3. That’s all well and good. But your original post implied that you need to know how a restaurant is run in order to find food delicious.

    Moderator: I’ve honesty been thinking about your observation and wondering. The best palates I know–chefs–belong to people I’ve interviewed whose knowledge of food production and tradition and cooking equal their personal experiences. So I wonder if the knowledge provides a framework for taste. Or: Are you correct? Does the context matter? Maybe. I think it does. You don’t seem to think it does. It’s a fascinating discussion, really.

    Your original post DID NOT discuss a population holding a restaurant to higher standards. If it had been clear in that regard, I wouldn’t have replied.

    Speaking of implications, your reply implies that I have not been to over 20 countries, lived in New York, and spent the equivalent of months in San Francisco and environs. Oh, and lived briefly in London and Vienna. Almost forgot about those. And I have lived in the South as well, so I’ve got my “regional cred”, if that is something worth having.

    And yet, I have done all that. So, does that change the “get out more” element of your response?

    And so I still stand by my statement: you do not need to know how a restaurant is run to know whether food is delicious or not. A statement which you did not really respond to. I’m not sure where “Go on, praise the restaurants and settle for what you’ve got” comes from.

    I do see your point about how an educated general populace can be the high tide that lifts all boats, as if were. However, that thesis appeared nowhere in your original post, from what I can see.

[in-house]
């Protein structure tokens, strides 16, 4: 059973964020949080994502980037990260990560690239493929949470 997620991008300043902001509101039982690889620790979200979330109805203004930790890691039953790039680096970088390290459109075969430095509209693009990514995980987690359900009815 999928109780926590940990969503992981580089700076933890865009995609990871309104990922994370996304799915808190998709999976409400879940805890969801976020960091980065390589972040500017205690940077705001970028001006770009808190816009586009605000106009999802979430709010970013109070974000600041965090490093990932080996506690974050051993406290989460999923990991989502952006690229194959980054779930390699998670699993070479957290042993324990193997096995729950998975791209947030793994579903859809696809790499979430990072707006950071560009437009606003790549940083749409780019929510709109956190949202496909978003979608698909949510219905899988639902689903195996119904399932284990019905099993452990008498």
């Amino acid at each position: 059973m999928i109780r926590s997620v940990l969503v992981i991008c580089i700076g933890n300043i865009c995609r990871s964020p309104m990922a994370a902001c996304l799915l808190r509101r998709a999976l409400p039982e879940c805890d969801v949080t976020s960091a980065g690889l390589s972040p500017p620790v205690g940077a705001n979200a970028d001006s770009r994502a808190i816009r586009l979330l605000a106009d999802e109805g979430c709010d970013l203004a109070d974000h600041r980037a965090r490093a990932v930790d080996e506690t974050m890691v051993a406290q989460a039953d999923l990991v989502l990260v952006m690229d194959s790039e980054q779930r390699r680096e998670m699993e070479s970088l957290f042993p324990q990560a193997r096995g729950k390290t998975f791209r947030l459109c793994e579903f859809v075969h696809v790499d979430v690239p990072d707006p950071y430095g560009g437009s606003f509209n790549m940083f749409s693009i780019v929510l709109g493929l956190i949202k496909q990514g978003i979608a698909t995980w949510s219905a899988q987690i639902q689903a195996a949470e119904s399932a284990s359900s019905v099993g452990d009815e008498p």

Moderator: The statement comes from Ruth Reichl who wrote that, “Every city gets the restaurants it deserves,” quoted in a piece on Boston restaurants I wrote for the Globe magazine.

    I think you’re correct 100% that you don’t need to know how a restaurant is run to find the food delicious, but why not add information and analysis to the experiential and sensual experience of eating? I do think that knowing that a food item is seasonal or that the chef was schooled in Hong Kong or what an expediter does, etc. add to dining. The reverse is also true: On Chowhound recently someone wrote that he tends not to like restaurants where the chef isn’t in or where the chef has more than one enterprise; that implies that a chef’s presence influences the way the food is prepared. That’s not true and not knowing how a restaurant is run seemed to influence this person’s perception of the food being delicious or not.

  4. Oh, I didn’t realize you replied since you logged on as moderator. OK, I think I see what you were getting at. I would quibble at the “chef being in or not in” matter, but no need to go round in circles. Thanks for your reply.